Most every day there are multiple articles advising investors on how to prepare for the impending recession, or forecasting recession, or highlighting the vulnerability of record stock prices to the widely expected recession. These articles reflect the need of the media to attract eyeballs and the desire of some pundits to garner attention. Anyone can always appear wise offering advice for investors to be careful, especially when they don’t (or can’t) articulate what investors must actually do to be defensive. In contrast, we see no imbalances that suggest an economic downturn is close at hand, yet the Fed is responding to a slower pace of growth by lowering interest rates, which further reduces the risk of recession. We see equities as more attractive than bonds here, given the low rates, even as stock indexes are within a couple of percentage points of all-time record highs.
Late last week I read one article quoting a frustrated hedge fund investor complaining that investors are being irrational because the market was close to record highs. Most likely, that guy was short stocks and losing money. Another described the market as “stubbornly optimistic.” But investors aren’t exuberant. They’re cautious, at best, and at worst fearful, and they’ve been that way for some years now.
How else can one explain the multi-year outflows from stock funds and the flows into bond funds, even as interest rates are close to record lows? Year to date, stock mutual funds have seen around $165 billion in outflows, while fixed-income funds have around $130 billion in inflows. The fear driving those flows is quite understandable, since the media feeds into that on a daily basis.
It is also likely that many investors are just as frustrated as those hedge fund managers, who’re short. Think about all the people who’ve pulled money out of stocks and watched the stocks rise to record highs, while they bask in 1.75% yields on 10-year Treasuries. These investors are also taking very significant risks of bond price declines if interest rates rise at all, as they did over the past two weeks. It must be very frustrating settling for a meager return for safety and suffering a price decline anyway, even as stocks rally.
In the meantime, stock prices are at record highs, but then, so are corporate profits. Price-to-earnings multiples, however, are not even close to record highs. In fact, the forward P/E multiple for the S&P 500 is very close to its 10-year average and significantly below the average for the S&P 495, excluding the 4 FANG stocks (Facebook, Amazon, Netflix, and the two Google–Alphabet—stocks). A few very large companies skew the averages upward with their high P/E’s and large market weights. Finding cheap stocks is not difficult, although finding attractive cheap stocks requires extensive research. More than 100 stocks trade with price-earnings multiples around 8 or below—most of those should be avoided, but there are some diamonds in the rough. At current valuations in the financials and energy sectors, for example, we think investors can do well with select holdings, although they may need to wait for them to come back into favor. While they wait, they can easily find yield in major companies that exceed Treasury yields by a considerable margin. All four money center banks, Citi, JP Morgan, Bank of America and Wells Fargo, and all the large integrated oil companies, Exxon, Chevron, Shell and British Petroleum, yield well above the 10-year Treasury and are likely to provide appreciation over that time span. The large insurers, MetLife, Prudential, and AIG, are also cheap and yield more than Treasuries.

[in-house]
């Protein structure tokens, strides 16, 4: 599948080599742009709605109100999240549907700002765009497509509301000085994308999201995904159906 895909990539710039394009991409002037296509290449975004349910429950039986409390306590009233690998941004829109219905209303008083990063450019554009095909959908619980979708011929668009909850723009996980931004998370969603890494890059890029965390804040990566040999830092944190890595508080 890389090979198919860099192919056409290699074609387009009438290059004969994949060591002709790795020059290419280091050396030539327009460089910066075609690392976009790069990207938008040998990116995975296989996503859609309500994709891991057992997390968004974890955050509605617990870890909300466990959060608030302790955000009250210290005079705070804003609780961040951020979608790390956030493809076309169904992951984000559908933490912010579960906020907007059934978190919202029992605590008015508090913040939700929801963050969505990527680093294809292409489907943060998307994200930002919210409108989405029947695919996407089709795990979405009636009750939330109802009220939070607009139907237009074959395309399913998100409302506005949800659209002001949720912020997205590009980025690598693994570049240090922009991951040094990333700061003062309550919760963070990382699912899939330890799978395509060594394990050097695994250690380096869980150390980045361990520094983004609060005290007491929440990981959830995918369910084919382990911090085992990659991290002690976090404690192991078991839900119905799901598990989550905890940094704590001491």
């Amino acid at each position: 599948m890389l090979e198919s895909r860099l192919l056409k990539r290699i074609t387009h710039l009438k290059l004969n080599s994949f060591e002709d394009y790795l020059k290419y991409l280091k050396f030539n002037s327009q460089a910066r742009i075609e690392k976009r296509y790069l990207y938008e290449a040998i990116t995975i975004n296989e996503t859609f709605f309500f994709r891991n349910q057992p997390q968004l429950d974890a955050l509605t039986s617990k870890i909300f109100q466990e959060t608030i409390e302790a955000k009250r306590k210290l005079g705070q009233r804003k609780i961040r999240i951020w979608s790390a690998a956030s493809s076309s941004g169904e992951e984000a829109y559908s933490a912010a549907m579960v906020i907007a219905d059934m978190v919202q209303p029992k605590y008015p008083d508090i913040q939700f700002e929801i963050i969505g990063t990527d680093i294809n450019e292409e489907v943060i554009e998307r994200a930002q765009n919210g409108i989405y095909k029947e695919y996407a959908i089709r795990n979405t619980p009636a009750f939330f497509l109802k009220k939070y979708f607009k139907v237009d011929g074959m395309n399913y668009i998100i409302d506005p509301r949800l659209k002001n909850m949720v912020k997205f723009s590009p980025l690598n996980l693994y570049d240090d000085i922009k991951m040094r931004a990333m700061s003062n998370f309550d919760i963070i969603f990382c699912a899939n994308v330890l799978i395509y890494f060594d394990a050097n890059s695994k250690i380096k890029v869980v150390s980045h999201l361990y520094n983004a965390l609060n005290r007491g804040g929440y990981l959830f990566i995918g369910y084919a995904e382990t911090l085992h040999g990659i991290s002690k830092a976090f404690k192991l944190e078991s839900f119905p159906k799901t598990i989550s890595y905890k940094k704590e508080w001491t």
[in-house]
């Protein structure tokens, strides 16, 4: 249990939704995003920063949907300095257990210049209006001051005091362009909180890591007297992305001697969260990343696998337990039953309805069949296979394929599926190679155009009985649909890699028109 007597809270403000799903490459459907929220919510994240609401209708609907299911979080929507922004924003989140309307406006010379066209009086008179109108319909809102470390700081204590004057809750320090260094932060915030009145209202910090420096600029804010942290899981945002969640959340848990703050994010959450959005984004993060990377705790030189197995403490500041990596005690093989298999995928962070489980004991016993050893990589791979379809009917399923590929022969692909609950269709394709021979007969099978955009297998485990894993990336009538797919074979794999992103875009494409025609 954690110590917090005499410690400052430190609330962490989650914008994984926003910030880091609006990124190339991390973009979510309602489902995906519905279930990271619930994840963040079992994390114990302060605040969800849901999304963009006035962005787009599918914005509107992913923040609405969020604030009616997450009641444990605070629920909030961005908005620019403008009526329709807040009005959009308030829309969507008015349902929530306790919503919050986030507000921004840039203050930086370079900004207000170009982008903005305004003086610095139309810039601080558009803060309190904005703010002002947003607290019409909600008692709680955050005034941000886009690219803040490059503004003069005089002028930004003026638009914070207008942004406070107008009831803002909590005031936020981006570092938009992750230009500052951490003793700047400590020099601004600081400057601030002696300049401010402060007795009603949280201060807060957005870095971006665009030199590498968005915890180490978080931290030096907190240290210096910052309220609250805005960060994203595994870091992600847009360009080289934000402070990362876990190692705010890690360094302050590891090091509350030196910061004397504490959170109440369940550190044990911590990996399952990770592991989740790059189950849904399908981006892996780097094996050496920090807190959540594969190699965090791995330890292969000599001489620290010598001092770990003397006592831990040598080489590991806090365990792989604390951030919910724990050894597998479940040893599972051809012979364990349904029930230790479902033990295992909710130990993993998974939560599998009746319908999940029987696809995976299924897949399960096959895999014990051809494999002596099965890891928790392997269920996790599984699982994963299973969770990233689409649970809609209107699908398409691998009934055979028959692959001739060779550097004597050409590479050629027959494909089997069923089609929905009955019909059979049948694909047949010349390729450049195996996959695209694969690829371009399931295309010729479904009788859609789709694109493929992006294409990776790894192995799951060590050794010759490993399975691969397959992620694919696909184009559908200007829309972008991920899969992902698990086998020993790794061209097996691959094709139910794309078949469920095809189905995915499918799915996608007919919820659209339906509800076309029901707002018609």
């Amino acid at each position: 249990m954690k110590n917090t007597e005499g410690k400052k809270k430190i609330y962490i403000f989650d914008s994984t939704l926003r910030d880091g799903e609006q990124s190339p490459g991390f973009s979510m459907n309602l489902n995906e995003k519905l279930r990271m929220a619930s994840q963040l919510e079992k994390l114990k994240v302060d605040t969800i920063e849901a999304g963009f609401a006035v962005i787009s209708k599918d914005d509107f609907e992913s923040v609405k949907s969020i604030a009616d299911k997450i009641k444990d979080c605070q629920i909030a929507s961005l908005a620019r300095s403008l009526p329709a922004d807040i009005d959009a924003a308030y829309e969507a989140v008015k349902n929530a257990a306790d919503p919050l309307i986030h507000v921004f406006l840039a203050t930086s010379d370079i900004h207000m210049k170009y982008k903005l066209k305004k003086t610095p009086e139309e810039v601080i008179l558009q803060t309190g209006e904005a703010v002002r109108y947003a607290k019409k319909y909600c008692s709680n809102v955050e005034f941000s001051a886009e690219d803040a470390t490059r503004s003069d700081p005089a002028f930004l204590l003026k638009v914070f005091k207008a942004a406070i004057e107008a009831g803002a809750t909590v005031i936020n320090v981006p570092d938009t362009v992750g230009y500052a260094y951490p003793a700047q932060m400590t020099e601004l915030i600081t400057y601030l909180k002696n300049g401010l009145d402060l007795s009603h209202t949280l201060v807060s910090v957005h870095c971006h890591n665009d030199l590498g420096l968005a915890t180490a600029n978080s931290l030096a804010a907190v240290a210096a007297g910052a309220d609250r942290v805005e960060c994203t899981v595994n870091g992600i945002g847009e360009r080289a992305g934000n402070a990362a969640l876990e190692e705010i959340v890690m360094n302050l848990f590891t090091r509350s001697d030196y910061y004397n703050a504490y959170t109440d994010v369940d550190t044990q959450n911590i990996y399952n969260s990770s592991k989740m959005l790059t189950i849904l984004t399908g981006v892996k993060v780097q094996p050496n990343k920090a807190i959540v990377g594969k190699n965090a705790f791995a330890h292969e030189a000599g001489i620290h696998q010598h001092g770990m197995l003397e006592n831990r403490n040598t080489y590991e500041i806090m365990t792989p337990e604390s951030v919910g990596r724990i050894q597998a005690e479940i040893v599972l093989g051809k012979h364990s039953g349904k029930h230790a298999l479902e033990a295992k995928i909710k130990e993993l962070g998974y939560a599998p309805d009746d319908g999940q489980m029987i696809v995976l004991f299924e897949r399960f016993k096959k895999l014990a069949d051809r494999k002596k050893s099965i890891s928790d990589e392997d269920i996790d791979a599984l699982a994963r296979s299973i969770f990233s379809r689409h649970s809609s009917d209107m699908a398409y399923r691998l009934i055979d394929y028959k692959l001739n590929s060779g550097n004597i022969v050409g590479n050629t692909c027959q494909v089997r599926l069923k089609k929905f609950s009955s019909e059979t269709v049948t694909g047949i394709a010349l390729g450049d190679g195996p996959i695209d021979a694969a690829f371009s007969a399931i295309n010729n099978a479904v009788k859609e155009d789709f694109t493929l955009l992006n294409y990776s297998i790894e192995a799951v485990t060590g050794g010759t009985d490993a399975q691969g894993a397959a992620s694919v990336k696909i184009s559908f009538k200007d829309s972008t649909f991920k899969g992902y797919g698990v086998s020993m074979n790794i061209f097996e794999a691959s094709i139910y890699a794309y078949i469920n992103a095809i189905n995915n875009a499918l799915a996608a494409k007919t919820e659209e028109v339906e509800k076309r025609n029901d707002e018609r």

The greatest risk to the market, as usual, is the possibility of a recession, although as noted, we think that risk remains low in the near term. Some note that at more than 10 years in length, the expansion has set a new record for the U.S. The longest expansion award goes to Australia, which managed to extend its last growth cycle without a recession to 28 years. More importantly, the economy lacks excesses that might trigger a decline. And as Byron Wien, Vice Chairman and noted strategist for Blackrock, has stated, the yield curve inverted due to the Fed supplying excess liquidity, which drove down long term interest rates. It did not restrict liquidity to drive up short term rates. Credit remains cheap and abundant, so firms borrow to lock in inexpensive financing.
Economic growth is more sluggish overseas than in the U.S., although Europe, Japan, and China are also maintaining pro-growth policy stances. Tariffs may disrupt trade flows and it is as yet unclear that the trade war is close to ending. So there is some risk here. It is helpful that the U.S. is far less reliant on trade at roughly 8% of GDP versus much higher percentages for our trading partners. Still, companies have become defensive and are spending less on capital investments out of caution. While the trade war has taken some wind out of the sails of the expansion, it has not tipped the economy into recession and is unlikely to do so unless such policies become significantly more aggressive. The current environment points to moderate growth continuing, which underlies our positive view towards stock prices.
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